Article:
The numbers are in and apparently “Myeongryang: Roaring Currents” will be the most successful Korean film made to date with admissions rates estimated to be well over 14 million after just 18 days of release. The previous record was James Cameron’s “Avatar” in 2009 which had about 13.62 million admissions total, thus Roaring Currents will, excuse the expression, blow Avatar out of the water. So far, the film has brought in gross receipts of W109.7 billion for CJ Entertainment.
(Image from Soopi.com)
Sure, a competently done movie about Korea’s greatest hero fighting a near impossible battle against that perennial Korean enemy the Japanese would certainly expect to do well. It would appear that most critics believe the special effects to be quite good, even by Hollywood standards, however those same critics also believe the movie to have a healthy dose of nationalism. At least one Korean critic lambasted the movie for overly playing to nationalistic heart strings. However, the movie’s success may not be attributed to nationalism alone as some critics believe that the Korean population’s need for something inspirational after the Sewol disaster may be driving some of its admissions.
One half-Korean viewer took exception to the fact that many of the characters (both Korean and Japanese) took on familiar one dimensional caricatures. Commander Bae Seol (who deserted Admiral Yi a day before the battle) was portrayed by an actor who had an untrustworthy ferret face. The Japanese were, predictably a bit evil and/or crazy looking. Admiral Yi, predictably was appropriately heroic, serious and savior-like.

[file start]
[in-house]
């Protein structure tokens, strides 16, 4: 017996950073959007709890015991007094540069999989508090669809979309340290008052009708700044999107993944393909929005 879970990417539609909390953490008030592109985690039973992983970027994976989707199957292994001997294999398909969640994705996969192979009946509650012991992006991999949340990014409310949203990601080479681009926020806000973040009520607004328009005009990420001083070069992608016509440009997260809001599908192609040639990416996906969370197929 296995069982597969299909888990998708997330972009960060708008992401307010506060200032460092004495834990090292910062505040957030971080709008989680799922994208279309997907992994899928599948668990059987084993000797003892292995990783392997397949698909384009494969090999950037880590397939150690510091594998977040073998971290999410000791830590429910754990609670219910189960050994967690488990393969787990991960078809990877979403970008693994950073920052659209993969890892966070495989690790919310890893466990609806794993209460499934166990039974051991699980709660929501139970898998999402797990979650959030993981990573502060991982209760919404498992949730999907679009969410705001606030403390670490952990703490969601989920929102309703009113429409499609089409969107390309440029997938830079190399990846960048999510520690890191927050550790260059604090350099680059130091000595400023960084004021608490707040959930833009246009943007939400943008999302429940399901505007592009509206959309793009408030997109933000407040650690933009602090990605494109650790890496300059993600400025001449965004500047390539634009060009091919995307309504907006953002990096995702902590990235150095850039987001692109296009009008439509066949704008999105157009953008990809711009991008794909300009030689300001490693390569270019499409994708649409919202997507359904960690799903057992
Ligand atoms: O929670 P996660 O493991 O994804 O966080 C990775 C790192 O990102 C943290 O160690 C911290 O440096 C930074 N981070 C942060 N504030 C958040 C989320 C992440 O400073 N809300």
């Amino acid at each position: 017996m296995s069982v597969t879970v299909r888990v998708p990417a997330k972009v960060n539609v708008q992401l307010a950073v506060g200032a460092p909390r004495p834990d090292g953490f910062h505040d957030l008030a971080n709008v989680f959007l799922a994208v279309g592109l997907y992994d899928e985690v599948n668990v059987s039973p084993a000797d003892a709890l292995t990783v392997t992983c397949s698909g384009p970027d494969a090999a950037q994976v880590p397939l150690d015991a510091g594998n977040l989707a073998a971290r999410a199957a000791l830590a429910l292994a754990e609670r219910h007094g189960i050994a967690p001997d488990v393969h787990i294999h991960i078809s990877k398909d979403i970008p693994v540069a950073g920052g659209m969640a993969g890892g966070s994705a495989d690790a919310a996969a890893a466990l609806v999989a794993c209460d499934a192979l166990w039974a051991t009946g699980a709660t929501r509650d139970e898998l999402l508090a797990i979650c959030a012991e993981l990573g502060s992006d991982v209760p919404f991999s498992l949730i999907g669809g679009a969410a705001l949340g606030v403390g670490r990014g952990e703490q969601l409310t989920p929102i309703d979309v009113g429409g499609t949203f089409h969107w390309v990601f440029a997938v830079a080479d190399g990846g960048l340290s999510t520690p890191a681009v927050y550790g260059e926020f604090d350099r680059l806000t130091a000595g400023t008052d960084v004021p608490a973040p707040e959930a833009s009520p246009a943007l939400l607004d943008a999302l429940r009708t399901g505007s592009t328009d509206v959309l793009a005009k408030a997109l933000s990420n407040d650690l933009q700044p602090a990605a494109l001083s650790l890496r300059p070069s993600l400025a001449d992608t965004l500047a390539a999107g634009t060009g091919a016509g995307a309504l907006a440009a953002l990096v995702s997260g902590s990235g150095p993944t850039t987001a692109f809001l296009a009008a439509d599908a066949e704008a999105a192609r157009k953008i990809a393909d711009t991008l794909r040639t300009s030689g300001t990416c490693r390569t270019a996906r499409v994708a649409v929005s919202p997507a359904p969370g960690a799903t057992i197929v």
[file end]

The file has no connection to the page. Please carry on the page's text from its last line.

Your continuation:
(Image from FilmsMash.com)
Out of all the articles I read about the film I thought the interview with an historian on the film’s inaccuracies was most interesting. Anyways, I saw the movie last week and I thought it was all right. To me it wasn’t any less nationalistic than say Mel Gibson’s “The Patriot” or both the “300” movies. The battle scenes were competently done and exciting in my opinion. Listen, let’s not kid ourselves here. I agree with Jay Seaver over at eFilmCritic.com. It’s not going to be Academy Award winning material nor is it going to be a completely accurate historical documentary. It’s going to be crafted as an effects-laden crowd-pleaser and like “The Patriot” or “300,” historical license is going to be taken.